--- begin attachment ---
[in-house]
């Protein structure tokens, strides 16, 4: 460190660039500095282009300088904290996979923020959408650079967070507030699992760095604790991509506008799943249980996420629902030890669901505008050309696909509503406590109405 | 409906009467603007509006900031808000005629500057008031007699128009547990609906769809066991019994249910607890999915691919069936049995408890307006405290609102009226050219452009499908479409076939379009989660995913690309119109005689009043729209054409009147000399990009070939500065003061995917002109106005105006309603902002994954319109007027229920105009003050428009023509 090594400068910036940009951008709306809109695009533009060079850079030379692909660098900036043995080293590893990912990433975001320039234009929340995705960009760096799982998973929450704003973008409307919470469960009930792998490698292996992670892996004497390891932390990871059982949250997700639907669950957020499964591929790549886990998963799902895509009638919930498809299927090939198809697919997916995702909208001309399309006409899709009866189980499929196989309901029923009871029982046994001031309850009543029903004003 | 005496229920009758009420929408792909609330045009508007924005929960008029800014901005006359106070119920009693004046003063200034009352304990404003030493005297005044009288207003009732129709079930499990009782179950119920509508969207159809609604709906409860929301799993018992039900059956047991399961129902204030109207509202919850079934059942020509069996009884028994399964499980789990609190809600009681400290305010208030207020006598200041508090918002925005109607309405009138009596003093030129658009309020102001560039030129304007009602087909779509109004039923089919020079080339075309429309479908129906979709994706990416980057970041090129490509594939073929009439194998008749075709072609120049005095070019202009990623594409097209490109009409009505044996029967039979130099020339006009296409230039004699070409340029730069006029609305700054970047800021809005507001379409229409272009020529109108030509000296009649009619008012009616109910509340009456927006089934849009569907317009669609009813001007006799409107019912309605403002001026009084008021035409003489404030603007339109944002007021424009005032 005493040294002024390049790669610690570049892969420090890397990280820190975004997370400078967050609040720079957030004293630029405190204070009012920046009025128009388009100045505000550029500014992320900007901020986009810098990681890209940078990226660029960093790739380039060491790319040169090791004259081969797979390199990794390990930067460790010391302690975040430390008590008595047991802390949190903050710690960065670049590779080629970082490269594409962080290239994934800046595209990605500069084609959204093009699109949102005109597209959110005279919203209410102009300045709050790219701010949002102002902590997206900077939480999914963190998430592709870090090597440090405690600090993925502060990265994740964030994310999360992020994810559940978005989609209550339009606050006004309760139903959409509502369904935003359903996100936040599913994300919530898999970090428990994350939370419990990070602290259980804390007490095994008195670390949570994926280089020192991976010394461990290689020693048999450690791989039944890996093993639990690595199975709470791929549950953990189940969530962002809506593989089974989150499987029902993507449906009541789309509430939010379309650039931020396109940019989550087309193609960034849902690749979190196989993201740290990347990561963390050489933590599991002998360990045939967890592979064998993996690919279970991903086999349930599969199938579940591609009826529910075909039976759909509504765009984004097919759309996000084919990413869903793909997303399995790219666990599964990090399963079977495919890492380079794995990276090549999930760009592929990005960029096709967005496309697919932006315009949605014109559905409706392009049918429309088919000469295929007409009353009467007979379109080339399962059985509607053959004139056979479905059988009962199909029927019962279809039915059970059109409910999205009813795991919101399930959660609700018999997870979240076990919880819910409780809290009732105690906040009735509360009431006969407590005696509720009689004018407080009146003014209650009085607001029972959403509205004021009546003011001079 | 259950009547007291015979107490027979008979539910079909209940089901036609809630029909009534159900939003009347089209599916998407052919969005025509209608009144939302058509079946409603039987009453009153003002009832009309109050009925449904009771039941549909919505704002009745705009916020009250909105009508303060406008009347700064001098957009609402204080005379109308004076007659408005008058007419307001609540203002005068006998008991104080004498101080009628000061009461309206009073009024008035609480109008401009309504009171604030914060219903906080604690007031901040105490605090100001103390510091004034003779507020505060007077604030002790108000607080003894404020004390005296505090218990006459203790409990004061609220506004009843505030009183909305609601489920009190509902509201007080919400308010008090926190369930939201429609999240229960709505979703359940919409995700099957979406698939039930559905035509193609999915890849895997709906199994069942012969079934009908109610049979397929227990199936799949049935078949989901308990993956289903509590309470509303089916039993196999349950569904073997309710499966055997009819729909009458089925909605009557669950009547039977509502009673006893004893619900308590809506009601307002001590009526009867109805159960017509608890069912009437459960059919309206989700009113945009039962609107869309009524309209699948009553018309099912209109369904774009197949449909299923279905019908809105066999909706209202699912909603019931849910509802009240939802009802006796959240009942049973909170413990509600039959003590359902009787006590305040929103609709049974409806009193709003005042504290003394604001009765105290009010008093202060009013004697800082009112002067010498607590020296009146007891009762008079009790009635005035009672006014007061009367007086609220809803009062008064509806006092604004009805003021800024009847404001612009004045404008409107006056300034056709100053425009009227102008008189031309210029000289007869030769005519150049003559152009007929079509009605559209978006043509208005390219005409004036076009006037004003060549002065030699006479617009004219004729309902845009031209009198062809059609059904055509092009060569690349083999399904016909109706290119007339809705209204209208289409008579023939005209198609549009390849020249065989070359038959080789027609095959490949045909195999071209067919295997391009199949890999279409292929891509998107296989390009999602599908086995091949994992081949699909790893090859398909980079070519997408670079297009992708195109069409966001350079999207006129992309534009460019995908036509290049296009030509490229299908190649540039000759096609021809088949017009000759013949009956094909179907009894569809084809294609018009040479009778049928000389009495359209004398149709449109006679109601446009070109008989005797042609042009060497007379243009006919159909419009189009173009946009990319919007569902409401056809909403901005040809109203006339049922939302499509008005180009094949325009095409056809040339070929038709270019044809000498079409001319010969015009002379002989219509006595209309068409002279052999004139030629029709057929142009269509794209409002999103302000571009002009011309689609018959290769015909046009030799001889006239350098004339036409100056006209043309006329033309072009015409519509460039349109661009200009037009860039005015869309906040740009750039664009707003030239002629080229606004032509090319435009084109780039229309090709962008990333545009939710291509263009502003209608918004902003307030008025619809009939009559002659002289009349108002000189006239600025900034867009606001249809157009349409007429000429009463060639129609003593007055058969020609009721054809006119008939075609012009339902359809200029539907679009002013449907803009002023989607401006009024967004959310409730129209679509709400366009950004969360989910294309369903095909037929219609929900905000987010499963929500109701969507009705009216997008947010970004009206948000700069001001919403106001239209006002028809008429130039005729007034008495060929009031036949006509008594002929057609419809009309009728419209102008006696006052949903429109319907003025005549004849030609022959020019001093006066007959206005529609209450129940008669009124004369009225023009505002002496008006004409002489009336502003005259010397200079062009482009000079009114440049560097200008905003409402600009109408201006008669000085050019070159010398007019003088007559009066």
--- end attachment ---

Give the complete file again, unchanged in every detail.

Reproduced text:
[in-house]
């Protein structure tokens, strides 16, 4: 460190660039500095282009300088904290996979923020959408650079967070507030699992760095604790991509506008799943249980996420629902030890669901505008050309696909509503406590109405 | 409906009467603007509006900031808000005629500057008031007699128009547990609906769809066991019994249910607890999915691919069936049995408890307006405290609102009226050219452009499908479409076939379009989660995913690309119109005689009043729209054409009147000399990009070939500065003061995917002109106005105006309603902002994954319109007027229920105009003050428009023509 090594400068910036940009951008709306809109695009533009060079850079030379692909660098900036043995080293590893990912990433975001320039234009929340995705960009760096799982998973929450704003973008409307919470469960009930792998490698292996992670892996004497390891932390990871059982949250997700639907669950957020499964591929790549886990998963799902895509009638919930498809299927090939198809697919997916995702909208001309399309006409899709009866189980499929196989309901029923009871029982046994001031309850009543029903004003 | 005496229920009758009420929408792909609330045009508007924005929960008029800014901005006359106070119920009693004046003063200034009352304990404003030493005297005044009288207003009732129709079930499990009782179950119920509508969207159809609604709906409860929301799993018992039900059956047991399961129902204030109207509202919850079934059942020509069996009884028994399964499980789990609190809600009681400290305010208030207020006598200041508090918002925005109607309405009138009596003093030129658009309020102001560039030129304007009602087909779509109004039923089919020079080339075309429309479908129906979709994706990416980057970041090129490509594939073929009439194998008749075709072609120049005095070019202009990623594409097209490109009409009505044996029967039979130099020339006009296409230039004699070409340029730069006029609305700054970047800021809005507001379409229409272009020529109108030509000296009649009619008012009616109910509340009456927006089934849009569907317009669609009813001007006799409107019912309605403002001026009084008021035409003489404030603007339109944002007021424009005032 005493040294002024390049790669610690570049892969420090890397990280820190975004997370400078967050609040720079957030004293630029405190204070009012920046009025128009388009100045505000550029500014992320900007901020986009810098990681890209940078990226660029960093790739380039060491790319040169090791004259081969797979390199990794390990930067460790010391302690975040430390008590008595047991802390949190903050710690960065670049590779080629970082490269594409962080290239994934800046595209990605500069084609959204093009699109949102005109597209959110005279919203209410102009300045709050790219701010949002102002902590997206900077939480999914963190998430592709870090090597440090405690600090993925502060990265994740964030994310999360992020994810559940978005989609209550339009606050006004309760139903959409509502369904935003359903996100936040599913994300919530898999970090428990994350939370419990990070602290259980804390007490095994008195670390949570994926280089020192991976010394461990290689020693048999450690791989039944890996093993639990690595199975709470791929549950953990189940969530962002809506593989089974989150499987029902993507449906009541789309509430939010379309650039931020396109940019989550087309193609960034849902690749979190196989993201740290990347990561963390050489933590599991002998360990045939967890592979064998993996690919279970991903086999349930599969199938579940591609009826529910075909039976759909509504765009984004097919759309996000084919990413869903793909997303399995790219666990599964990090399963079977495919890492380079794995990276090549999930760009592929990005960029096709967005496309697919932006315009949605014109559905409706392009049918429309088919000469295929007409009353009467007979379109080339399962059985509607053959004139056979479905059988009962199909029927019962279809039915059970059109409910999205009813795991919101399930959660609700018999997870979240076990919880819910409780809290009732105690906040009735509360009431006969407590005696509720009689004018407080009146003014209650009085607001029972959403509205004021009546003011001079 | 259950009547007291015979107490027979008979539910079909209940089901036609809630029909009534159900939003009347089209599916998407052919969005025509209608009144939302058509079946409603039987009453009153003002009832009309109050009925449904009771039941549909919505704002009745705009916020009250909105009508303060406008009347700064001098957009609402204080005379109308004076007659408005008058007419307001609540203002005068006998008991104080004498101080009628000061009461309206009073009024008035609480109008401009309504009171604030914060219903906080604690007031901040105490605090100001103390510091004034003779507020505060007077604030002790108000607080003894404020004390005296505090218990006459203790409990004061609220506004009843505030009183909305609601489920009190509902509201007080919400308010008090926190369930939201429609999240229960709505979703359940919409995700099957979406698939039930559905035509193609999915890849895997709906199994069942012969079934009908109610049979397929227990199936799949049935078949989901308990993956289903509590309470509303089916039993196999349950569904073997309710499966055997009819729909009458089925909605009557669950009547039977509502009673006893004893619900308590809506009601307002001590009526009867109805159960017509608890069912009437459960059919309206989700009113945009039962609107869309009524309209699948009553018309099912209109369904774009197949449909299923279905019908809105066999909706209202699912909603019931849910509802009240939802009802006796959240009942049973909170413990509600039959003590359902009787006590305040929103609709049974409806009193709003005042504290003394604001009765105290009010008093202060009013004697800082009112002067010498607590020296009146007891009762008079009790009635005035009672006014007061009367007086609220809803009062008064509806006092604004009805003021800024009847404001612009004045404008409107006056300034056709100053425009009227102008008189031309210029000289007869030769005519150049003559152009007929079509009605559209978006043509208005390219005409004036076009006037004003060549002065030699006479617009004219004729309902845009031209009198062809059609059904055509092009060569690349083999399904016909109706290119007339809705209204209208289409008579023939005209198609549009390849020249065989070359038959080789027609095959490949045909195999071209067919295997391009199949890999279409292929891509998107296989390009999602599908086995091949994992081949699909790893090859398909980079070519997408670079297009992708195109069409966001350079999207006129992309534009460019995908036509290049296009030509490229299908190649540039000759096609021809088949017009000759013949009956094909179907009894569809084809294609018009040479009778049928000389009495359209004398149709449109006679109601446009070109008989005797042609042009060497007379243009006919159909419009189009173009946009990319919007569902409401056809909403901005040809109203006339049922939302499509008005180009094949325009095409056809040339070929038709270019044809000498079409001319010969015009002379002989219509006595209309068409002279052999004139030629029709057929142009269509794209409002999103302000571009002009011309689609018959290769015909046009030799001889006239350098004339036409100056006209043309006329033309072009015409519509460039349109661009200009037009860039005015869309906040740009750039664009707003030239002629080229606004032509090319435009084109780039229309090709962008990333545009939710291509263009502003209608918004902003307030008025619809009939009559002659002289009349108002000189006239600025900034867009606001249809157009349409007429000429009463060639129609003593007055058969020609009721054809006119008939075609012009339902359809200029539907679009002013449907803009002023989607401006009024967004959310409730129209679509709400366009950004969360989910294309369903095909037929219609929900905000987010499963929500109701969507009705009216997008947010970004009206948000700069001001919403106001239209006002028809008429130039005729007034008495060929009031036949006509008594002929057609419809009309009728419209102008006696006052949903429109319907003025005549004849030609022959020019001093006066007959206005529609209450129940008669009124004369009225023009505002002496008006004409002489009336502003005259010397200079062009482009000079009114440049560097200008905003409402600009109408201006008669000085050019070159010398007019003088007559009066």